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SEC threatens to sue Coinbase over crypto lending product

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MoffettNathanson Partner Lisa Ellis joins the Yahoo Finance Live panel to discuss the latest outlook for Coinbase amid increased regulatory scrutiny.

Video Transcript

[MUSIC PLAYING]

- All right. We're watching, in the Crypto Corner, shares of Coinbase. They're off right now as we head toward the closing bell, about 3%. And part of this is obviously what they blogged about in regards to the Securities and Exchange Commission threatening to take legal action before they can launch this thing that they call Coinbase Lend. We're going to invite into the stream someone who's going to help us understand exactly what's at play here. That would be Lisa Ellis from MoffettNathanson. She's a partner there. And we appreciate you being here.

Let me just jump right into this, because essentially, if I've got it right, Coinbase wanted to create this program called Lend where they would pay interest on the assets-- or let me-- I won't use the word "asset." They pay interest on the currency that you keep in Lend. But the Securities and Exchange Commission is saying you can't go there because it becomes a security. I'm a bit confused. Can you help us understand it?

LISA ELLIS: Yeah, I mean, we wish we all knew, I guess. But yes, Coinbase is planning to launch a product they call Lend which was announced back in the spring whereby they'll pay investors interest if they allow Coinbase to lend out their USD coin, the stablecoin balances being held in their Coinbase account. Now, the SEC has said, no, that type of transaction then makes that a security, presumably under some concept of essentially this is like lending out securities for use for margin.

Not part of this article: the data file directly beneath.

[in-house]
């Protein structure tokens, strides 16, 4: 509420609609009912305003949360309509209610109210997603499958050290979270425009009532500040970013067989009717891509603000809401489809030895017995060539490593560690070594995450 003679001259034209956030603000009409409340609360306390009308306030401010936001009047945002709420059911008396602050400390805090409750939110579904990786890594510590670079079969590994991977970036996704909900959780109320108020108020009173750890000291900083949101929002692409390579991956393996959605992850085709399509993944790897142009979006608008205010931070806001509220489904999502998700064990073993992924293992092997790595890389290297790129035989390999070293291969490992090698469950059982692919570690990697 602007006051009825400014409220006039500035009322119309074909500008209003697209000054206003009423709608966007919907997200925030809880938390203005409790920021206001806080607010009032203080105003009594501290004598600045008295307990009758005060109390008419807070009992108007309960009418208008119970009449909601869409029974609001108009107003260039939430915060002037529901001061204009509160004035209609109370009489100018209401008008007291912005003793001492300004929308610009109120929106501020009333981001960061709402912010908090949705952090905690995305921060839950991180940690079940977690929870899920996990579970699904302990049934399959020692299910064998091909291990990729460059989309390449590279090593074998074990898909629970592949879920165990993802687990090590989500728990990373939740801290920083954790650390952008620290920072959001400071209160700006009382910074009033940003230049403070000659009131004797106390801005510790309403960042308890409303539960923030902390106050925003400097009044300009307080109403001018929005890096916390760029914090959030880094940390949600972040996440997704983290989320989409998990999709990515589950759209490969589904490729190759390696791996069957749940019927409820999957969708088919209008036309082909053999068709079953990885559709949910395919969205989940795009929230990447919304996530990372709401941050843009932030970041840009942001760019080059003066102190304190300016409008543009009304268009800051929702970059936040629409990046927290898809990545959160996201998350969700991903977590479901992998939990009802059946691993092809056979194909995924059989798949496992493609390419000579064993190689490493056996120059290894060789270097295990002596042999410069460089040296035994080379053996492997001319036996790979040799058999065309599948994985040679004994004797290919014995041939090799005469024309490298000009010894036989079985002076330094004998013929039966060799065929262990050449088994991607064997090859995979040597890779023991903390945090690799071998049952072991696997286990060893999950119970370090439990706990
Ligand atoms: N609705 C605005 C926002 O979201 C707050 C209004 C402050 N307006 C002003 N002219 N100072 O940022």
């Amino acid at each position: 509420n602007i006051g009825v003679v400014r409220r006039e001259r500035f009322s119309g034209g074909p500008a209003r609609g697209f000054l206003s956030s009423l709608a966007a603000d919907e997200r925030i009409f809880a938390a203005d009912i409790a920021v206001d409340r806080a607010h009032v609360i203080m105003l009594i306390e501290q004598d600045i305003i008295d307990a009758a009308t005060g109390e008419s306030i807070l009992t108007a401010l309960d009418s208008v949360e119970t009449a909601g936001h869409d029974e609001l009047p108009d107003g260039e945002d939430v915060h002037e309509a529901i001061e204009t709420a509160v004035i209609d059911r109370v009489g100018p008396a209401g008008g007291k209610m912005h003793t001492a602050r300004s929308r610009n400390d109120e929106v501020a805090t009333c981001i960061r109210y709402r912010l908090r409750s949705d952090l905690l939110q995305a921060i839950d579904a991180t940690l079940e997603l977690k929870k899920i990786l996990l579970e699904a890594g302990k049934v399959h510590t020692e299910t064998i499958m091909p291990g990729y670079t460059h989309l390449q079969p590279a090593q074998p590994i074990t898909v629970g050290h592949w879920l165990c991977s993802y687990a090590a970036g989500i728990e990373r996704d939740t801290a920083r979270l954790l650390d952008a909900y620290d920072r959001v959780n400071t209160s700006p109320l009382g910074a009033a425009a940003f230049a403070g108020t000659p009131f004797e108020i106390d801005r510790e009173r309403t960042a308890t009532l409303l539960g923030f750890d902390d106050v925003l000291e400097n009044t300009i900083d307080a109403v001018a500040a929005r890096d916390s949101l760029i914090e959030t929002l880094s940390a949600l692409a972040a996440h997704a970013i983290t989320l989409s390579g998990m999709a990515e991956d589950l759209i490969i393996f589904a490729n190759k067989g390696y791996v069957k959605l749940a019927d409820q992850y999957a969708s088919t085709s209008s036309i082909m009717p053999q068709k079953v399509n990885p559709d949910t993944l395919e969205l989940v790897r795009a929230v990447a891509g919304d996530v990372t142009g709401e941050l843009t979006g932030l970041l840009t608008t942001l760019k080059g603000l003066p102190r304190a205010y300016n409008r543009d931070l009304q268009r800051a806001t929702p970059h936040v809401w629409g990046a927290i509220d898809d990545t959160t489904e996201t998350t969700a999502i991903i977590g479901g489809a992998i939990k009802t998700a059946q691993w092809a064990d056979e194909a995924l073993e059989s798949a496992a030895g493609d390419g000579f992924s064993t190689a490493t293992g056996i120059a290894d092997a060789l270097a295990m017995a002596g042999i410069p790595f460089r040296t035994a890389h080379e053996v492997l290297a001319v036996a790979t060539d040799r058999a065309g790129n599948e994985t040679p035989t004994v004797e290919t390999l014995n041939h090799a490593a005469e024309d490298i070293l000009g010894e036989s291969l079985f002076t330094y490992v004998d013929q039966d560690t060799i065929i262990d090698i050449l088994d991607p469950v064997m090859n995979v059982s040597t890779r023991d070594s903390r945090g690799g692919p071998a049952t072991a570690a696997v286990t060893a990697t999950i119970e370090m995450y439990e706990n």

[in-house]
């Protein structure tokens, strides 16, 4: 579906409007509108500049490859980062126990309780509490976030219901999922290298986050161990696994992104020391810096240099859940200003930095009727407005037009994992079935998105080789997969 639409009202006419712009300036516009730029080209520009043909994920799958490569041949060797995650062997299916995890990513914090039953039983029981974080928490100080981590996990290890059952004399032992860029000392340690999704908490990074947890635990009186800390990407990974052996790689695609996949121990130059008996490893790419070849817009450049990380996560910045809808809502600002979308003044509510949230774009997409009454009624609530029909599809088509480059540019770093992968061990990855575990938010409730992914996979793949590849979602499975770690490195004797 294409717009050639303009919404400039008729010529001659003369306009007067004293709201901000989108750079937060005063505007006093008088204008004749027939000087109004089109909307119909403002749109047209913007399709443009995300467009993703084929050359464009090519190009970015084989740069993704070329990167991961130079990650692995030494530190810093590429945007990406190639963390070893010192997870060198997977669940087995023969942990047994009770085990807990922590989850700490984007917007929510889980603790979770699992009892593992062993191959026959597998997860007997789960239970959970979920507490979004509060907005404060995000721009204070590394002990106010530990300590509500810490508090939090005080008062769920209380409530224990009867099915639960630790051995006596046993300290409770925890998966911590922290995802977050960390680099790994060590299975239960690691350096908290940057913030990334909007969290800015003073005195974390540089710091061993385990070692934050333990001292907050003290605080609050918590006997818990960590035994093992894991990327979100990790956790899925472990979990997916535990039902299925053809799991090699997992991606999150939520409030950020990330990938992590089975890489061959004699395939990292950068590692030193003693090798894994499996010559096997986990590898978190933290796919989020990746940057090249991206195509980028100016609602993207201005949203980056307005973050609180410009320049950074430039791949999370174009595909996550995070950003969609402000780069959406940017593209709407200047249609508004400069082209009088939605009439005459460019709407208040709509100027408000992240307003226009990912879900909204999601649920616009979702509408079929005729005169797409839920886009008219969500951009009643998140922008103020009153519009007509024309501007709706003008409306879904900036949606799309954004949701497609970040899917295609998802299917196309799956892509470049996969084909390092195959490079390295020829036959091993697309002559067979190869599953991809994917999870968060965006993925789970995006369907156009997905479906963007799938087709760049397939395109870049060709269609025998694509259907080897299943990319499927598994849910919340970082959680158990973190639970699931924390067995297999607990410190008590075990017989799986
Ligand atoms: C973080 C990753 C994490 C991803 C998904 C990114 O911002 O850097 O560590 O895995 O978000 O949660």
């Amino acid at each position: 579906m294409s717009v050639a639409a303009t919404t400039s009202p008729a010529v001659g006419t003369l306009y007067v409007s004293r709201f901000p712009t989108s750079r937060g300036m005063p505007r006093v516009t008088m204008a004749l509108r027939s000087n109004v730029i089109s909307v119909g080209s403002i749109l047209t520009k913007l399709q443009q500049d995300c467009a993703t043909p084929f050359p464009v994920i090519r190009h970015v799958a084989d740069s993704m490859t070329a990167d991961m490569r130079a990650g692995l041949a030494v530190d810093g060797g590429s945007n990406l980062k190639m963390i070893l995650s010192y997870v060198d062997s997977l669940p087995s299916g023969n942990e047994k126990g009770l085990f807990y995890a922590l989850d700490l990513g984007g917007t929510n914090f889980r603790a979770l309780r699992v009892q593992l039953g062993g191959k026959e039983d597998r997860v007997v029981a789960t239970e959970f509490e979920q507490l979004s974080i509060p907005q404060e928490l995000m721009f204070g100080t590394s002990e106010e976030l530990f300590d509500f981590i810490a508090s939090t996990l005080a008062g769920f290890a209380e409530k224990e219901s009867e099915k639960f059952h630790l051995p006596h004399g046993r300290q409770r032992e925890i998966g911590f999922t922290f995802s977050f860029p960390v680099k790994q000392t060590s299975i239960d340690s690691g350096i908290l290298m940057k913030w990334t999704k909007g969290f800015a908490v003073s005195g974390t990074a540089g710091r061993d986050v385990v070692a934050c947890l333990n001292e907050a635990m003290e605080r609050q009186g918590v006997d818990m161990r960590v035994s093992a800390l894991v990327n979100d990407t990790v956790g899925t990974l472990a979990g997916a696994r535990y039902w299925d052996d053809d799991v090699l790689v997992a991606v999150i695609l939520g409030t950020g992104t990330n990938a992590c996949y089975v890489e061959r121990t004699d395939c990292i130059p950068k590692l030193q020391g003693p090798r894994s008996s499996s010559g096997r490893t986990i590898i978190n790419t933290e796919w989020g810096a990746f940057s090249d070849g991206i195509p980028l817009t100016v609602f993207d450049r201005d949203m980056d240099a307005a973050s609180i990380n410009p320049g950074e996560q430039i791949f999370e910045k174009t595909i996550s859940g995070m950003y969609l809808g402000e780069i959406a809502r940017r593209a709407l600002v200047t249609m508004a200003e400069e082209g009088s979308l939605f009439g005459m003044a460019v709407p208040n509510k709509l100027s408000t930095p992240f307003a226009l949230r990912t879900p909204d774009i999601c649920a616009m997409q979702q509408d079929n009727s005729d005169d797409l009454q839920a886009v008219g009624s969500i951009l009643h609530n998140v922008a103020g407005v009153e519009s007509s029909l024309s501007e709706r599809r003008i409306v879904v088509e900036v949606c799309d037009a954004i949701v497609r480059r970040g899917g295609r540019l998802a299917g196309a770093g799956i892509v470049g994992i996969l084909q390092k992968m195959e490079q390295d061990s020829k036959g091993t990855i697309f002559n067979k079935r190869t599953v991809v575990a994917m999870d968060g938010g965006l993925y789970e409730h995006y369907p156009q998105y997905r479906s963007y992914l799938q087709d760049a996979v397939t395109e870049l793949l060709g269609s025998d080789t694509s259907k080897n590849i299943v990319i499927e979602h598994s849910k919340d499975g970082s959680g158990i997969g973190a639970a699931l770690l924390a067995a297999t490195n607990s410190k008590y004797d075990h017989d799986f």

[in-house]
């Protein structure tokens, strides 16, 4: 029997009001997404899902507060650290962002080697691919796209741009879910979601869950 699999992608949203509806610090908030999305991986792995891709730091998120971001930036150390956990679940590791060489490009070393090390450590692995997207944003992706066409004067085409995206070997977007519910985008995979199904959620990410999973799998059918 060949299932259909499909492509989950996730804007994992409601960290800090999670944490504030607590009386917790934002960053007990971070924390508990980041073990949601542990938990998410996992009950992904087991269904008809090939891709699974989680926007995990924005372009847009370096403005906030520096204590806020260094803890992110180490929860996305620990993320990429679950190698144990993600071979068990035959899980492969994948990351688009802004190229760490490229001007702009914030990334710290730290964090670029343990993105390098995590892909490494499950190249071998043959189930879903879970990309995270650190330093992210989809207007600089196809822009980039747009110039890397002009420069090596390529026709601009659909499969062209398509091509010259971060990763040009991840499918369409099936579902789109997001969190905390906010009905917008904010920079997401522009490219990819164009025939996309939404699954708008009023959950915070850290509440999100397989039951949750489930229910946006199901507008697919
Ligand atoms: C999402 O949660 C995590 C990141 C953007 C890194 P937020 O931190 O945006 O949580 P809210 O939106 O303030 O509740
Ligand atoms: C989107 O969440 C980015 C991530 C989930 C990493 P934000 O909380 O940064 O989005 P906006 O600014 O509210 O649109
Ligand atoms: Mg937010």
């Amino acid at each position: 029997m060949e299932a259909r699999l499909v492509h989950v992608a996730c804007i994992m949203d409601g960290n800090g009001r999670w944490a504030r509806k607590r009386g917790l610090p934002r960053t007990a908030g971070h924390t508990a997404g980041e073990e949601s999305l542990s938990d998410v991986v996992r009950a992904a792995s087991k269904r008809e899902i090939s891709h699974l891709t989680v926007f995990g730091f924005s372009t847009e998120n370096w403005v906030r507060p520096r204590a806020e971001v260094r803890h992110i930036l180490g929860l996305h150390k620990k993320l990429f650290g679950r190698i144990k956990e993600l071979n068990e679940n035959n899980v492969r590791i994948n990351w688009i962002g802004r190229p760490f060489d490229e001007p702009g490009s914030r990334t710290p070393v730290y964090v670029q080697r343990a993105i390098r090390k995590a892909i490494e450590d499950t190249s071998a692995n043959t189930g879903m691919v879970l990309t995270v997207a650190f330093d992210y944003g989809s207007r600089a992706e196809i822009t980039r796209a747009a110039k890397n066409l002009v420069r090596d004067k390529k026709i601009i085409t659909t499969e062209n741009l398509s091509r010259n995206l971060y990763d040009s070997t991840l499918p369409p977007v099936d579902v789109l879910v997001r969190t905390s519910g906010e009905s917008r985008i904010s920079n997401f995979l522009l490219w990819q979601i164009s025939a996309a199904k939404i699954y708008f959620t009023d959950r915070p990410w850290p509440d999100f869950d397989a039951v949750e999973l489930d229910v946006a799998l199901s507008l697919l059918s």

But they have not-- and Coinbase has been clear about this-- they have not detailed to Coinbase or made public to anyone what their rationale is exactly for determining that this product now qualifies as a security. And in fact, many other exchanges, unregulated, less regulated exchanges than Coinbase, already offer products very similar to this. So it's not clear really why Coinbase is specifically being targeted for this specific product at this time. It seems like they are apparently being made a bit of an example of in this case.

- Lisa, how big of a deal is this for Coinbase? Because when you take a look, you don't want to make too much of one day's action. But you take a look at the stock today. Shares are off. Investors are obviously a little bit concerned. But from your perspective, how significant of a challenge is this for the company going forward?

LISA ELLIS: Yeah, this specific product they haven't even launched yet. And so from that perspective, it's not you core to the revenue or earnings outlook for the business. But the issue, really, here is that Coinbase has deliberately taken the strategy since inception to be very regulator-friendly. They work very closely with regulators. They're licensed, far more regulated and licensed than many of their competitors. And that's been a competitive advantage of theirs.

And so being now targeted by the SEC-- and based on the tweets and whatnot, it's seeming to have escalated to be a little bit antagonistic-- calls into question that positioning. And I think that's a little bit of what investors are concerned about, that maybe now, despite all of their efforts to the contrary, Coinbase is going to become more of a target of regulators. And that could potentially be a challenge.